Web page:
All the brothers have passed the age of fifty, but as they climb the trees, laughing at the arduous work of the harvest, one can see the small children they once were, helping Grandpa, the first in the village to lay down cotton sheets, making it easier to pick the olives. As is the case with traditional crops, the olives were grown without irrigation or chemicals. The oil produced was used in part by the family, while the remainder was sold to merchants from the West Bank.
When Abed returned from studying agronomy in Germany in the early 1990s, he was quick to understand the changes in trade following the first intifada. He recognized the burgeoning interest in olive oil by the Jewish market, so he arranged the paperwork needed to formally make the olive grove organic. In 1996 he joined an Arab Jewish organization named after the oak trees that grow on the edges of the olive grove, Sindyanna in Arabic. Sindyanna of Galilee is a fair trade association that, among its many activities, produces first-class olive oil. The oil we tasted, from the 2020 harvest, is nothing short of outstanding.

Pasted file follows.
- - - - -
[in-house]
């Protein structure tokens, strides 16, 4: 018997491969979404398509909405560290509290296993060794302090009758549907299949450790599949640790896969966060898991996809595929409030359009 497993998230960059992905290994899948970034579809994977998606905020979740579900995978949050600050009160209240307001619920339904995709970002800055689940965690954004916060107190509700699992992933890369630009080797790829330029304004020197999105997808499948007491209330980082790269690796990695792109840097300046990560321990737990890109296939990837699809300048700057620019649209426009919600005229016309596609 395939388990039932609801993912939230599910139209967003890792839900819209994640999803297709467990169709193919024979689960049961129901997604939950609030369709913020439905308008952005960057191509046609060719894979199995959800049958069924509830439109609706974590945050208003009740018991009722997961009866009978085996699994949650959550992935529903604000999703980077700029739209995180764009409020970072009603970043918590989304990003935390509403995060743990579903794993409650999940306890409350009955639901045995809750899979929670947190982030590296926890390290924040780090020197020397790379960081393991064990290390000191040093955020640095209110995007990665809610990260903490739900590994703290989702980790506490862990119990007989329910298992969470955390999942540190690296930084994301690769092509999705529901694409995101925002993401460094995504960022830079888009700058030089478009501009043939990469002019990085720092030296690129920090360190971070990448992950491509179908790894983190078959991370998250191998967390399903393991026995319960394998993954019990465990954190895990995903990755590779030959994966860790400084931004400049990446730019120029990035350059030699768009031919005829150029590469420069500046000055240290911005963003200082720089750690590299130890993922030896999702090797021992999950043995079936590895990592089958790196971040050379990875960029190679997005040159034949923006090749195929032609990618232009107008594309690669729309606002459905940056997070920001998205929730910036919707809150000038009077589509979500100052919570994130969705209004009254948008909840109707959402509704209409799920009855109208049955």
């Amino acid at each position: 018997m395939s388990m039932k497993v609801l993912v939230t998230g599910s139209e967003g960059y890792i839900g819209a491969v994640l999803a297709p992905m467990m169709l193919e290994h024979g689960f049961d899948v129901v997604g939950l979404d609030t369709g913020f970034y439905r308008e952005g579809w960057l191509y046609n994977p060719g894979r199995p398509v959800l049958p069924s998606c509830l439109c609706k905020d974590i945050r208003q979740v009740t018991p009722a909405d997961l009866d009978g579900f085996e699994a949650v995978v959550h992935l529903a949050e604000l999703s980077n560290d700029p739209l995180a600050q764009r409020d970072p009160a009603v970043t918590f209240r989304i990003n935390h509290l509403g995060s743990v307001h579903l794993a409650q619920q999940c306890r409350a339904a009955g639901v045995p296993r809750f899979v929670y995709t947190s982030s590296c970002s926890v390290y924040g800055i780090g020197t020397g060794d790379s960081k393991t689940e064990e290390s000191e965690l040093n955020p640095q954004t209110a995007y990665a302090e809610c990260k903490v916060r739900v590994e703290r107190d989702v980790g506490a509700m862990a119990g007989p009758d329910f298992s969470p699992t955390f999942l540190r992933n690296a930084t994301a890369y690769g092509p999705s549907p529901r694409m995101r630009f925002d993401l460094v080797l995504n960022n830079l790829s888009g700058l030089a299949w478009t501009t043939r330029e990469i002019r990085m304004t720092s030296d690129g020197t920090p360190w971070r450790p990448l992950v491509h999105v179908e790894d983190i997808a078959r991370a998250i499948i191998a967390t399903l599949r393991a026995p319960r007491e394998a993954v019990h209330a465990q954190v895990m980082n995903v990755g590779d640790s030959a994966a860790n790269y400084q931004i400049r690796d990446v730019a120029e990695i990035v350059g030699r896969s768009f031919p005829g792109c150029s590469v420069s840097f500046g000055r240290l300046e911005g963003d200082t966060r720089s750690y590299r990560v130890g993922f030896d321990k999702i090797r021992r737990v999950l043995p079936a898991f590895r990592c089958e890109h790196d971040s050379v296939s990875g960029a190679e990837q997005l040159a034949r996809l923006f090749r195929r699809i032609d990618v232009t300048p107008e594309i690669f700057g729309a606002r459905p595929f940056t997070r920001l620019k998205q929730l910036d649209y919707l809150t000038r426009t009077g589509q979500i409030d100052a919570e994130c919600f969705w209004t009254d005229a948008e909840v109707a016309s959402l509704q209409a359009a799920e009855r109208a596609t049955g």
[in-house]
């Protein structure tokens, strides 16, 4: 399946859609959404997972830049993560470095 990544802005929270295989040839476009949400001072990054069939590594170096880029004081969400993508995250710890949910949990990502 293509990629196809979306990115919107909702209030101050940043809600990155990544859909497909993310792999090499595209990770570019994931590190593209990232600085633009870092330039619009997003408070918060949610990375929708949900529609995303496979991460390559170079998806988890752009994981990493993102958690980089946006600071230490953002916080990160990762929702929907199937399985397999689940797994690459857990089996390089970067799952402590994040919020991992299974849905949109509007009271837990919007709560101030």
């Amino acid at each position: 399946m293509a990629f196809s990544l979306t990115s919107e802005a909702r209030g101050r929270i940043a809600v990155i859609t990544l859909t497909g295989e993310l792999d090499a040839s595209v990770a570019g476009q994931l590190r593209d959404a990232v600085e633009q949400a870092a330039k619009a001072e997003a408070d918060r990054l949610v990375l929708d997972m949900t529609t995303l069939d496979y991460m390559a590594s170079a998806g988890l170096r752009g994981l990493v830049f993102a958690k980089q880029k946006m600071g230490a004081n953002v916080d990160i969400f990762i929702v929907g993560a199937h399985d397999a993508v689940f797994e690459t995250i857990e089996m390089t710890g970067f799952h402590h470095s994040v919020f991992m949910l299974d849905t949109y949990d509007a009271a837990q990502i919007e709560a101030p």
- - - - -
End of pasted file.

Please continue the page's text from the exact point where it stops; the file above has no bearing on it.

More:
The story of the birth of Sindyanna of Galilee begins with Hadas Lahav, aged 67, who worked as a typist in the Schocken press chain and decided to concentrate on social work instead. She studied Arabic and in 1993, together with teachers from Majd al-Krum, led a project designed to give mothers tools to help their children with homework. “We called it the ‘additional factor’,” she says as we sit in Sindyanna’s visitor center, the path to which is studded with hydroponic planters of herbs and species of insanely crunchy lettuce intent on flowering within the dusty industrial area of Kanna.